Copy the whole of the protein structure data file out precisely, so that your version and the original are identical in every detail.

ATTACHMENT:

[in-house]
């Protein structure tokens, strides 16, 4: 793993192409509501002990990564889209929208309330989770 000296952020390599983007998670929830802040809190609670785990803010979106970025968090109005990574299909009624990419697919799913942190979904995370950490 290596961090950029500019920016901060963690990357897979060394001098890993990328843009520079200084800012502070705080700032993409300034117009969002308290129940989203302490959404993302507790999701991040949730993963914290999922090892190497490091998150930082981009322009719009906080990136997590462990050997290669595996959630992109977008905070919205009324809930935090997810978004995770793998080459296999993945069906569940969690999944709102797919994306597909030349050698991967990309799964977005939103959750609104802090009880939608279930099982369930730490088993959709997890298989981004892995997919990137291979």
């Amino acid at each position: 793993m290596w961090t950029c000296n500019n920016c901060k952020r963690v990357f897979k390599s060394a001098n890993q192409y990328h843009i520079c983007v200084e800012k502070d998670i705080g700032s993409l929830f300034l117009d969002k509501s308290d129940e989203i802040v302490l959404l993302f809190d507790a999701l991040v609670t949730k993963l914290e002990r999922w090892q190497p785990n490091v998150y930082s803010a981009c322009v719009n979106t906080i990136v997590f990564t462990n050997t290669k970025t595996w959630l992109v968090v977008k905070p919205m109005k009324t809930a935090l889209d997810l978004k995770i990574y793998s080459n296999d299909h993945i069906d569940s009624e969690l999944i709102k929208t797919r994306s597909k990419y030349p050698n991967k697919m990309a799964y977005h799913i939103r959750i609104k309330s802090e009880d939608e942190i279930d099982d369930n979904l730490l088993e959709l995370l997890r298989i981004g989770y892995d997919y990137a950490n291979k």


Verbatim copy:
[in-house]
């Protein structure tokens, strides 16, 4: 793993192409509501002990990564889209929208309330989770 000296952020390599983007998670929830802040809190609670785990803010979106970025968090109005990574299909009624990419697919799913942190979904995370950490 290596961090950029500019920016901060963690990357897979060394001098890993990328843009520079200084800012502070705080700032993409300034117009969002308290129940989203302490959404993302507790999701991040949730993963914290999922090892190497490091998150930082981009322009719009906080990136997590462990050997290669595996959630992109977008905070919205009324809930935090997810978004995770793998080459296999993945069906569940969690999944709102797919994306597909030349050698991967990309799964977005939103959750609104802090009880939608279930099982369930730490088993959709997890298989981004892995997919990137291979």
């Amino acid at each position: 793993m290596w961090t950029c000296n500019n920016c901060k952020r963690v990357f897979k390599s060394a001098n890993q192409y990328h843009i520079c983007v200084e800012k502070d998670i705080g700032s993409l929830f300034l117009d969002k509501s308290d129940e989203i802040v302490l959404l993302f809190d507790a999701l991040v609670t949730k993963l914290e002990r999922w090892q190497p785990n490091v998150y930082s803010a981009c322009v719009n979106t906080i990136v997590f990564t462990n050997t290669k970025t595996w959630l992109v968090v977008k905070p919205m109005k009324t809930a935090l889209d997810l978004k995770i990574y793998s080459n296999d299909h993945i069906d569940s009624e969690l999944i709102k929208t797919r994306s597909k990419y030349p050698n991967k697919m990309a799964y977005h799913i939103r959750i609104k309330s802090e009880d939608e942190i279930d099982d369930n979904l730490l088993e959709l995370l997890r298989i981004g989770y892995d997919y990137a950490n291979k």